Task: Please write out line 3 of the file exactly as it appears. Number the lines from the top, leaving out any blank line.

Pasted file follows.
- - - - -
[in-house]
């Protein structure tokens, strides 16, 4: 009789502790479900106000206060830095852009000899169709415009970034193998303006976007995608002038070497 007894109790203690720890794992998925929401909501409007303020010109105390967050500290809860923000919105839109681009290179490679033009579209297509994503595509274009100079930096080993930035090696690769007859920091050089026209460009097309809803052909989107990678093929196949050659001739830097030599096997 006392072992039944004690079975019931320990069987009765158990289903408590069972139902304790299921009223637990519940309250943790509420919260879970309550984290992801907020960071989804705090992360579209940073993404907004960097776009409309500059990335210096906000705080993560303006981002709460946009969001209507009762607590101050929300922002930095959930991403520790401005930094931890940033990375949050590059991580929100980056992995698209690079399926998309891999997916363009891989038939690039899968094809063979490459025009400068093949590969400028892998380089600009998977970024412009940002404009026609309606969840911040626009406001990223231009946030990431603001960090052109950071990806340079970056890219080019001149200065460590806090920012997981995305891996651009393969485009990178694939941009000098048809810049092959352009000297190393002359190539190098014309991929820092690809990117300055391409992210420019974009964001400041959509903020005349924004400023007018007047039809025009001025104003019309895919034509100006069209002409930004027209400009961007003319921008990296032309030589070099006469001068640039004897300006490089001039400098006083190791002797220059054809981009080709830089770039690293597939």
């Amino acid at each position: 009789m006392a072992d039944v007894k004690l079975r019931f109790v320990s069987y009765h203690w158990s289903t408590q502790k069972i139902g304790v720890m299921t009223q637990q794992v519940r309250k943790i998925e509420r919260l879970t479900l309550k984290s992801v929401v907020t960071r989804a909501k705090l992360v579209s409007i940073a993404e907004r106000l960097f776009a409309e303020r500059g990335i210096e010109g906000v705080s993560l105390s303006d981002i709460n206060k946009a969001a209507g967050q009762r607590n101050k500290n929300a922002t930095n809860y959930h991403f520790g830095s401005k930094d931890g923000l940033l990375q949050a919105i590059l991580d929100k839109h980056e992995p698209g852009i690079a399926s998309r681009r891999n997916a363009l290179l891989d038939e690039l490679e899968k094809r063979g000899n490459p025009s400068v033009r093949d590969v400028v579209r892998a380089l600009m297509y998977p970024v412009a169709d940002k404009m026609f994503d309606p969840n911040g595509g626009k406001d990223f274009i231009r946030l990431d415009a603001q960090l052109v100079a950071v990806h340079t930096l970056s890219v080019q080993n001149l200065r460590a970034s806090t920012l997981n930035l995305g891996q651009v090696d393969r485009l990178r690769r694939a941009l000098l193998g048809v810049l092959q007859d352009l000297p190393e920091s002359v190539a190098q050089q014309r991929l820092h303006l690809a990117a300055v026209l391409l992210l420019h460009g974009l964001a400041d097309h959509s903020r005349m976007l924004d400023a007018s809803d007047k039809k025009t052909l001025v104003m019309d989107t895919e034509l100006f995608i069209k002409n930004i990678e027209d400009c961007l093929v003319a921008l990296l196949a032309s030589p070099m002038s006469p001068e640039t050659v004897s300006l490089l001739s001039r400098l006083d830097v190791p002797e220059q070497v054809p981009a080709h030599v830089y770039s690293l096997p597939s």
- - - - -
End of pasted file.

């Amino acid at each position: 009789m006392a072992d039944v007894k004690l079975r019931f109790v320990s069987y009765h203690w158990s289903t408590q502790k069972i139902g304790v720890m299921t009223q637990q794992v519940r309250k943790i998925e509420r919260l879970t479900l309550k984290s992801v929401v907020t960071r989804a909501k705090l992360v579209s409007i940073a993404e907004r106000l960097f776009a409309e303020r500059g990335i210096e010109g906000v705080s993560l105390s303006d981002i709460n206060k946009a969001a209507g967050q009762r607590n101050k500290n929300a922002t930095n809860y959930h991403f520790g830095s401005k930094d931890g923000l940033l990375q949050a919105i590059l991580d929100k839109h980056e992995p698209g852009i690079a399926s998309r681009r891999n997916a363009l290179l891989d038939e690039l490679e899968k094809r063979g000899n490459p025009s400068v033009r093949d590969v400028v579209r892998a380089l600009m297509y998977p970024v412009a169709d940002k404009m026609f994503d309606p969840n911040g595509g626009k406001d990223f274009i231009r946030l990431d415009a603001q960090l052109v100079a950071v990806h340079t930096l970056s890219v080019q080993n001149l200065r460590a970034s806090t920012l997981n930035l995305g891996q651009v090696d393969r485009l990178r690769r694939a941009l000098l193998g048809v810049l092959q007859d352009l000297p190393e920091s002359v190539a190098q050089q014309r991929l820092h303006l690809a990117a300055v026209l391409l992210l420019h460009g974009l964001a400041d097309h959509s903020r005349m976007l924004d400023a007018s809803d007047k039809k025009t052909l001025v104003m019309d989107t895919e034509l100006f995608i069209k002409n930004i990678e027209d400009c961007l093929v003319a921008l990296l196949a032309s030589p070099m002038s006469p001068e640039t050659v004897s300006l490089l001739s001039r400098l006083d830097v190791p002797e220059q070497v054809p981009a080709h030599v830089y770039s690293l096997p597939s």